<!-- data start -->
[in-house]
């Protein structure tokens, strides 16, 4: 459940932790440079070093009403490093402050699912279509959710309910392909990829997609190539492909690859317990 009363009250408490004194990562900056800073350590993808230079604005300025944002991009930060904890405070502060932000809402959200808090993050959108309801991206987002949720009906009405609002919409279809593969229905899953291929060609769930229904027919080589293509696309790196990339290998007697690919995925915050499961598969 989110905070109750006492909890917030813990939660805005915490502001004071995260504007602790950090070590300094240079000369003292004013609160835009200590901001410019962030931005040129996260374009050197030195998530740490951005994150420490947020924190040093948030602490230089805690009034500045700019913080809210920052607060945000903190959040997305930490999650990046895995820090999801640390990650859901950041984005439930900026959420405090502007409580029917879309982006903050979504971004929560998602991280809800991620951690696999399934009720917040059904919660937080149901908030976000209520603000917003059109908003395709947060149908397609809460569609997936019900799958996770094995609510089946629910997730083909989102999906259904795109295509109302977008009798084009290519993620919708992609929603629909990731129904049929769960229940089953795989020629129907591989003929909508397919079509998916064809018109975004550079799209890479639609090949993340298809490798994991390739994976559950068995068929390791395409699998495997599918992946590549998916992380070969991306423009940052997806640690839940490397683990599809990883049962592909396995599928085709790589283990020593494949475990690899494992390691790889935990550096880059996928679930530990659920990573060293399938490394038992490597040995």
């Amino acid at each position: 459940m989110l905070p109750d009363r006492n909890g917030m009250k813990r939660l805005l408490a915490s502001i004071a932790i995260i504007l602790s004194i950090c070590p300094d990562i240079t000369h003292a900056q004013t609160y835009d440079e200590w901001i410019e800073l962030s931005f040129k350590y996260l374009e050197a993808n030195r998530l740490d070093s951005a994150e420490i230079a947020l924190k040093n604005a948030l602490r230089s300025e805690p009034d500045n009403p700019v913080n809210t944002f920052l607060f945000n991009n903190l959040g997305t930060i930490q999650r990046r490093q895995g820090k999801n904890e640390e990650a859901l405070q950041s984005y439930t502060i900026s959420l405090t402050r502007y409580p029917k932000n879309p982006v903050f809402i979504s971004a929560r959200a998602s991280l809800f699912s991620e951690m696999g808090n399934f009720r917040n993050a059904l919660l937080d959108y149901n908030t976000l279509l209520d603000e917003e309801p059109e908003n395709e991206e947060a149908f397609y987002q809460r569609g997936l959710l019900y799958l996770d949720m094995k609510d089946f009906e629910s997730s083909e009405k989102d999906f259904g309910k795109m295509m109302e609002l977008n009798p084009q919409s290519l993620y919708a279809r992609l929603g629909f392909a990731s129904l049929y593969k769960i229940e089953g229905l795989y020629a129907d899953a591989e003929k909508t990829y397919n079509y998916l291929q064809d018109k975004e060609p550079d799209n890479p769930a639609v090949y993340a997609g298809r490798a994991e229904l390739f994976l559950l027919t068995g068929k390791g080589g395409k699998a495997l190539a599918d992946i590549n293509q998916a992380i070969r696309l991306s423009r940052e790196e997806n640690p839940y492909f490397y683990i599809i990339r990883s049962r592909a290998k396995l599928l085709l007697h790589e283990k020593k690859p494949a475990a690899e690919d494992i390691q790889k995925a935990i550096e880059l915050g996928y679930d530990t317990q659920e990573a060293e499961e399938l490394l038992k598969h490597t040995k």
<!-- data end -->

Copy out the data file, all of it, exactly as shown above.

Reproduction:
[in-house]
């Protein structure tokens, strides 16, 4: 459940932790440079070093009403490093402050699912279509959710309910392909990829997609190539492909690859317990 009363009250408490004194990562900056800073350590993808230079604005300025944002991009930060904890405070502060932000809402959200808090993050959108309801991206987002949720009906009405609002919409279809593969229905899953291929060609769930229904027919080589293509696309790196990339290998007697690919995925915050499961598969 989110905070109750006492909890917030813990939660805005915490502001004071995260504007602790950090070590300094240079000369003292004013609160835009200590901001410019962030931005040129996260374009050197030195998530740490951005994150420490947020924190040093948030602490230089805690009034500045700019913080809210920052607060945000903190959040997305930490999650990046895995820090999801640390990650859901950041984005439930900026959420405090502007409580029917879309982006903050979504971004929560998602991280809800991620951690696999399934009720917040059904919660937080149901908030976000209520603000917003059109908003395709947060149908397609809460569609997936019900799958996770094995609510089946629910997730083909989102999906259904795109295509109302977008009798084009290519993620919708992609929603629909990731129904049929769960229940089953795989020629129907591989003929909508397919079509998916064809018109975004550079799209890479639609090949993340298809490798994991390739994976559950068995068929390791395409699998495997599918992946590549998916992380070969991306423009940052997806640690839940490397683990599809990883049962592909396995599928085709790589283990020593494949475990690899494992390691790889935990550096880059996928679930530990659920990573060293399938490394038992490597040995």
């Amino acid at each position: 459940m989110l905070p109750d009363r006492n909890g917030m009250k813990r939660l805005l408490a915490s502001i004071a932790i995260i504007l602790s004194i950090c070590p300094d990562i240079t000369h003292a900056q004013t609160y835009d440079e200590w901001i410019e800073l962030s931005f040129k350590y996260l374009e050197a993808n030195r998530l740490d070093s951005a994150e420490i230079a947020l924190k040093n604005a948030l602490r230089s300025e805690p009034d500045n009403p700019v913080n809210t944002f920052l607060f945000n991009n903190l959040g997305t930060i930490q999650r990046r490093q895995g820090k999801n904890e640390e990650a859901l405070q950041s984005y439930t502060i900026s959420l405090t402050r502007y409580p029917k932000n879309p982006v903050f809402i979504s971004a929560r959200a998602s991280l809800f699912s991620e951690m696999g808090n399934f009720r917040n993050a059904l919660l937080d959108y149901n908030t976000l279509l209520d603000e917003e309801p059109e908003n395709e991206e947060a149908f397609y987002q809460r569609g997936l959710l019900y799958l996770d949720m094995k609510d089946f009906e629910s997730s083909e009405k989102d999906f259904g309910k795109m295509m109302e609002l977008n009798p084009q919409s290519l993620y919708a279809r992609l929603g629909f392909a990731s129904l049929y593969k769960i229940e089953g229905l795989y020629a129907d899953a591989e003929k909508t990829y397919n079509y998916l291929q064809d018109k975004e060609p550079d799209n890479p769930a639609v090949y993340a997609g298809r490798a994991e229904l390739f994976l559950l027919t068995g068929k390791g080589g395409k699998a495997l190539a599918d992946i590549n293509q998916a992380i070969r696309l991306s423009r940052e790196e997806n640690p839940y492909f490397y683990i599809i990339r990883s049962r592909a290998k396995l599928l085709l007697h790589e283990k020593k690859p494949a475990a690899e690919d494992i390691q790889k995925a935990i550096e880059l915050g996928y679930d530990t317990q659920e990573a060293e499961e399938l490394l038992k598969h490597t040995k």